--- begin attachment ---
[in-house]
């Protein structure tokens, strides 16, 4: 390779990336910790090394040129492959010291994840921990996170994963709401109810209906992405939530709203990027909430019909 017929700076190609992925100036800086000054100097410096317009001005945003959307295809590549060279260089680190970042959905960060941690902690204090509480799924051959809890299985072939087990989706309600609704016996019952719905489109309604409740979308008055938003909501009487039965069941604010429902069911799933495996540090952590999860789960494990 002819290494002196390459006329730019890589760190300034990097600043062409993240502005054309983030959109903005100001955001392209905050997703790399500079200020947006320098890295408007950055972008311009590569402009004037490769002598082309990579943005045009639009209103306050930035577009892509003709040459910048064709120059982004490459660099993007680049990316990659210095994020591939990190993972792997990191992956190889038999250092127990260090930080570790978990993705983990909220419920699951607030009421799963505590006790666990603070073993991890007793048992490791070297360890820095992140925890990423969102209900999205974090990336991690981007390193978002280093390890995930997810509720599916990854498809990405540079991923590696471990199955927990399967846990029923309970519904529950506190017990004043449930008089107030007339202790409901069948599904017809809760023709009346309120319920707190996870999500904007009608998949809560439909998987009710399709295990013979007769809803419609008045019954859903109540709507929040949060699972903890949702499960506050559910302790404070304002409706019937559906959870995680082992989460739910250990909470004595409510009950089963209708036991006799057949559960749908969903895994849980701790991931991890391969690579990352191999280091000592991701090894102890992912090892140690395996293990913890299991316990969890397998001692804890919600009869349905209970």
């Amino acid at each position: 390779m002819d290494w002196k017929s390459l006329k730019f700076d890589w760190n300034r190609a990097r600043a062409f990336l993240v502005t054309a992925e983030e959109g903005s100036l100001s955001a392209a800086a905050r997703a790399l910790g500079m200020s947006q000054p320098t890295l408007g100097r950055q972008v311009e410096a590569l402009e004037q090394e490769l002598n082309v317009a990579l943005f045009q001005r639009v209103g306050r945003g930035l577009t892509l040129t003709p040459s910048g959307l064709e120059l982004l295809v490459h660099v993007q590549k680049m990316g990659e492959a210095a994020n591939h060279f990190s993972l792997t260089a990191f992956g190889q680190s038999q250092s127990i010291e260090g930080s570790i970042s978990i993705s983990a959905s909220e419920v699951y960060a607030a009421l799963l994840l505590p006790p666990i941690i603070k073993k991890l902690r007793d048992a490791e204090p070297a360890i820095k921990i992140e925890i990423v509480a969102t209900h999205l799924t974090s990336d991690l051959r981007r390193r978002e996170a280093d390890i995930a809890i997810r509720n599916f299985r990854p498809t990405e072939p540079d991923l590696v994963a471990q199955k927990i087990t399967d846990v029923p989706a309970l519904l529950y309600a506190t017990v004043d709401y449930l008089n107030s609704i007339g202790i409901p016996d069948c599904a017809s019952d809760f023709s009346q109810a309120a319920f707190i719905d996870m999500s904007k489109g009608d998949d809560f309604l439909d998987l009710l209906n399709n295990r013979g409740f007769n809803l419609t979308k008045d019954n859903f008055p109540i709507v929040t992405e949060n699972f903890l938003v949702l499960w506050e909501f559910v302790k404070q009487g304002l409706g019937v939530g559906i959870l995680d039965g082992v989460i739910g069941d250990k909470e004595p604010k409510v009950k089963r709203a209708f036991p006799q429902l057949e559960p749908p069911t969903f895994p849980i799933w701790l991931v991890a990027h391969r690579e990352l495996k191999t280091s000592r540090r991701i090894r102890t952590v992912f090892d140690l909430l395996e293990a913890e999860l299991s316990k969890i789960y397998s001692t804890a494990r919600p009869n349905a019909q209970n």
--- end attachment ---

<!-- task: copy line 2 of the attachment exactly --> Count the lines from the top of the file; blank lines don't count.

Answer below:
């Protein structure tokens, strides 16, 4: 390779990336910790090394040129492959010291994840921990996170994963709401109810209906992405939530709203990027909430019909 017929700076190609992925100036800086000054100097410096317009001005945003959307295809590549060279260089680190970042959905960060941690902690204090509480799924051959809890299985072939087990989706309600609704016996019952719905489109309604409740979308008055938003909501009487039965069941604010429902069911799933495996540090952590999860789960494990 002819290494002196390459006329730019890589760190300034990097600043062409993240502005054309983030959109903005100001955001392209905050997703790399500079200020947006320098890295408007950055972008311009590569402009004037490769002598082309990579943005045009639009209103306050930035577009892509003709040459910048064709120059982004490459660099993007680049990316990659210095994020591939990190993972792997990191992956190889038999250092127990260090930080570790978990993705983990909220419920699951607030009421799963505590006790666990603070073993991890007793048992490791070297360890820095992140925890990423969102209900999205974090990336991690981007390193978002280093390890995930997810509720599916990854498809990405540079991923590696471990199955927990399967846990029923309970519904529950506190017990004043449930008089107030007339202790409901069948599904017809809760023709009346309120319920707190996870999500904007009608998949809560439909998987009710399709295990013979007769809803419609008045019954859903109540709507929040949060699972903890949702499960506050559910302790404070304002409706019937559906959870995680082992989460739910250990909470004595409510009950089963209708036991006799057949559960749908969903895994849980701790991931991890391969690579990352191999280091000592991701090894102890992912090892140690395996293990913890299991316990969890397998001692804890919600009869349905209970």